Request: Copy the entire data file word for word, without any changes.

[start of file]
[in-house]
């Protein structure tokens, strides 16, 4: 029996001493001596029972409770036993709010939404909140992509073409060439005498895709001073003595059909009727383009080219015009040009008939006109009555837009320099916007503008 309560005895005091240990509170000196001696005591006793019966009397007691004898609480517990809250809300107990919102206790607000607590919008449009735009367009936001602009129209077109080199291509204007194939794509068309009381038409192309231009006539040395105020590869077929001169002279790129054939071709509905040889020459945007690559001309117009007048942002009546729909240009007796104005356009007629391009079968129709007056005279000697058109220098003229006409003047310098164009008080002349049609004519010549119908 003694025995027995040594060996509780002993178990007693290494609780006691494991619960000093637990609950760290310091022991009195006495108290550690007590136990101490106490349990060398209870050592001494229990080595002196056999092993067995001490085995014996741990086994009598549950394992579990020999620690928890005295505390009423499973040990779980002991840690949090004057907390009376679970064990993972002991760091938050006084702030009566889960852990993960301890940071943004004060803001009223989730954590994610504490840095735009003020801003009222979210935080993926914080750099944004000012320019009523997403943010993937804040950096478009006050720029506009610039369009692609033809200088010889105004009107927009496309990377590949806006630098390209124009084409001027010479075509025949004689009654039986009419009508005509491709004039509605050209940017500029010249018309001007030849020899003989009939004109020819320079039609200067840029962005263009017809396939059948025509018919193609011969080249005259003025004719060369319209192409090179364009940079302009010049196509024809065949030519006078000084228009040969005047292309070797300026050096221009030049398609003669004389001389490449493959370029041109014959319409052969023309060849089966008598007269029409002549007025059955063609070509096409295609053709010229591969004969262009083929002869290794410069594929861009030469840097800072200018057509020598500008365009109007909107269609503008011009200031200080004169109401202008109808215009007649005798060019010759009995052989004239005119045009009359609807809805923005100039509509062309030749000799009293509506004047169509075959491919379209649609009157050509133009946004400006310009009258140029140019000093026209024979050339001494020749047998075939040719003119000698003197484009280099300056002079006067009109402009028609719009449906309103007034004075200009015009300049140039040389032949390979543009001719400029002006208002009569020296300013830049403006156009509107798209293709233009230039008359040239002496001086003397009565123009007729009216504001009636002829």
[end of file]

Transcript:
[in-house]
């Protein structure tokens, strides 16, 4: 029996001493001596029972409770036993709010939404909140992509073409060439005498895709001073003595059909009727383009080219015009040009008939006109009555837009320099916007503008 309560005895005091240990509170000196001696005591006793019966009397007691004898609480517990809250809300107990919102206790607000607590919008449009735009367009936001602009129209077109080199291509204007194939794509068309009381038409192309231009006539040395105020590869077929001169002279790129054939071709509905040889020459945007690559001309117009007048942002009546729909240009007796104005356009007629391009079968129709007056005279000697058109220098003229006409003047310098164009008080002349049609004519010549119908 003694025995027995040594060996509780002993178990007693290494609780006691494991619960000093637990609950760290310091022991009195006495108290550690007590136990101490106490349990060398209870050592001494229990080595002196056999092993067995001490085995014996741990086994009598549950394992579990020999620690928890005295505390009423499973040990779980002991840690949090004057907390009376679970064990993972002991760091938050006084702030009566889960852990993960301890940071943004004060803001009223989730954590994610504490840095735009003020801003009222979210935080993926914080750099944004000012320019009523997403943010993937804040950096478009006050720029506009610039369009692609033809200088010889105004009107927009496309990377590949806006630098390209124009084409001027010479075509025949004689009654039986009419009508005509491709004039509605050209940017500029010249018309001007030849020899003989009939004109020819320079039609200067840029962005263009017809396939059948025509018919193609011969080249005259003025004719060369319209192409090179364009940079302009010049196509024809065949030519006078000084228009040969005047292309070797300026050096221009030049398609003669004389001389490449493959370029041109014959319409052969023309060849089966008598007269029409002549007025059955063609070509096409295609053709010229591969004969262009083929002869290794410069594929861009030469840097800072200018057509020598500008365009109007909107269609503008011009200031200080004169109401202008109808215009007649005798060019010759009995052989004239005119045009009359609807809805923005100039509509062309030749000799009293509506004047169509075959491919379209649609009157050509133009946004400006310009009258140029140019000093026209024979050339001494020749047998075939040719003119000698003197484009280099300056002079006067009109402009028609719009449906309103007034004075200009015009300049140039040389032949390979543009001719400029002006208002009569020296300013830049403006156009509107798209293709233009230039008359040239002496001086003397009565123009007729009216504001009636002829």